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Supporting children and youth in the new school year

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July 30, 2021 (updated August 19, 2021)

Supporting children and youth in the new school year


SEATTLE, Washington – As children and youth across the country return to school this fall, many were hopeful about returning to a sense of normalcy after having participated in virtual learning for nearly 18 months. Two months ago, the U.S. Department of Education anticipated that most schools across the country would offer in-person learning at the start of the school year. However, the number of COVID-19 cases is steadily increasing among school-age children. According to the American Academy of Pediatrics, 93,824 child COVID-19 cases were reported between July 29 and August 5, with children representing 15 percent of the weekly reported cases in the U.S.

For those in the child welfare system, returning to school may bring a sense of stability—an opportunity to reconnect with friends, favorite teachers and extracurricular activities that support their social emotional health. For others who may find themselves with new foster parents, a new home or new school, the start of the academic year could bring more feelings of uncertainty. Additionally, these children who may be grappling with learning loss and the loss of family members due to COVID-19, the presence of a Court-Appointed Special Advocate (CASA) or Guardian ad Litem (GAL) volunteer can make a real difference in their lives.

I’m proud of the CASA and GAL volunteers who are providing this source of support and stability for more than 242,000 children nationwide as they lend their voice and advocate for the best interests of children and youth, including their educational needs. Through coordination with everyone involved in the child’s or youth’s life—family members, teachers, social workers, school counselors and others—our volunteers provide critical insights to the judge that can have a direct impact on the educational success and overall wellbeing of a child or youth.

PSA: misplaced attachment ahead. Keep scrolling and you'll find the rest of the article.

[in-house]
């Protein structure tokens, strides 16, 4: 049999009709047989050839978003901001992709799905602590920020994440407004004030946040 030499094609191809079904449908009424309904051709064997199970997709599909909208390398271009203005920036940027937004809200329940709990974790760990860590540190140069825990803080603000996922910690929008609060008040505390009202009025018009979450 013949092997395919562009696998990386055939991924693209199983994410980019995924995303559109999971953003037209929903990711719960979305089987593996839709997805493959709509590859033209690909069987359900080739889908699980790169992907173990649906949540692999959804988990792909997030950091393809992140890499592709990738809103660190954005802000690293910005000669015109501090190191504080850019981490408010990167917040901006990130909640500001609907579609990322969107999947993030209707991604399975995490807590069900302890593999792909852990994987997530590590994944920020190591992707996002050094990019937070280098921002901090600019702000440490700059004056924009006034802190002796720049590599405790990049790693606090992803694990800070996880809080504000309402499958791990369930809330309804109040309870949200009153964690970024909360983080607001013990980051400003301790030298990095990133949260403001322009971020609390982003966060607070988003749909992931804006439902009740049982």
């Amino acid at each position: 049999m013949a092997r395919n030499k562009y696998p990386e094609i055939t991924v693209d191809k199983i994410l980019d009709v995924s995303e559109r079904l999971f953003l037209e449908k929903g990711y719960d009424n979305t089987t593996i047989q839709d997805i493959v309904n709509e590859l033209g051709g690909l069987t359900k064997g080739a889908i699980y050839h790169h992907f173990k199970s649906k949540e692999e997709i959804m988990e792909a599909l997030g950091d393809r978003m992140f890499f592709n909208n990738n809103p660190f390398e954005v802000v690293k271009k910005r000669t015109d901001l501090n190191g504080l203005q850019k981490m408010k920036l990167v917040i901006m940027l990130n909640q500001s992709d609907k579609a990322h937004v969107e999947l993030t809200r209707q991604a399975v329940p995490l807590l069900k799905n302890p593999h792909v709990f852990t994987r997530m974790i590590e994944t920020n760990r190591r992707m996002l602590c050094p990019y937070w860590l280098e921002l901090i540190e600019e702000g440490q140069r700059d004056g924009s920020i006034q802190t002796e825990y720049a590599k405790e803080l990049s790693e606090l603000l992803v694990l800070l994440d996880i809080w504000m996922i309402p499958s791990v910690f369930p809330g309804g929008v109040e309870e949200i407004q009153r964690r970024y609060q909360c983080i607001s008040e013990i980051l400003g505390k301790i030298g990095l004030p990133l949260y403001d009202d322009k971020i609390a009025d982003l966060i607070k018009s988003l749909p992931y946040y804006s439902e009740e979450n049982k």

Each day I see examples of the life-changing impact of CASA/GAL volunteers. Studies have shown that children who are assigned a CASA or GAL volunteer performed better academically and are more likely to succeed in school, as measured by whether or not they passed all of their courses, whether or not they were expelled, and their conduct performance. Our highly-trained volunteers advocate for what the child or youth may need to fully participate in learning by recommending resources, tools and services inside the classroom and in all aspects of their life. Especially this year, our volunteers are providing a sense of assurance by checking in before the first day of school to ease anxiety, celebrate new opportunities and offer support and encouragement.

As we prepare for this new school year, it’s important to acknowledge the teachers, school administrators, parents and community members who are working hard to ensure that students can learn safely and make academic progress. I want to also acknowledge the CASA and GAL volunteers who are helping children and youth meet their potential and capitalize on their strengths, and to thank all those who are supporting National CASA/GAL and our nationwide network in our efforts to recruit and train these exceptional volunteers. For children and youth across the country who have experienced abuse or neglect, the range of emotions in this new school year may be unknown. But we do know that having a caring adult by their side is critical, and it is needed now more than ever.

If you would like to be an advocate for children and youth, I encourage you to learn more about becoming a CASA or GAL volunteer today.

Tara Lisa Perry
CEO, National CASA/GAL Association for Children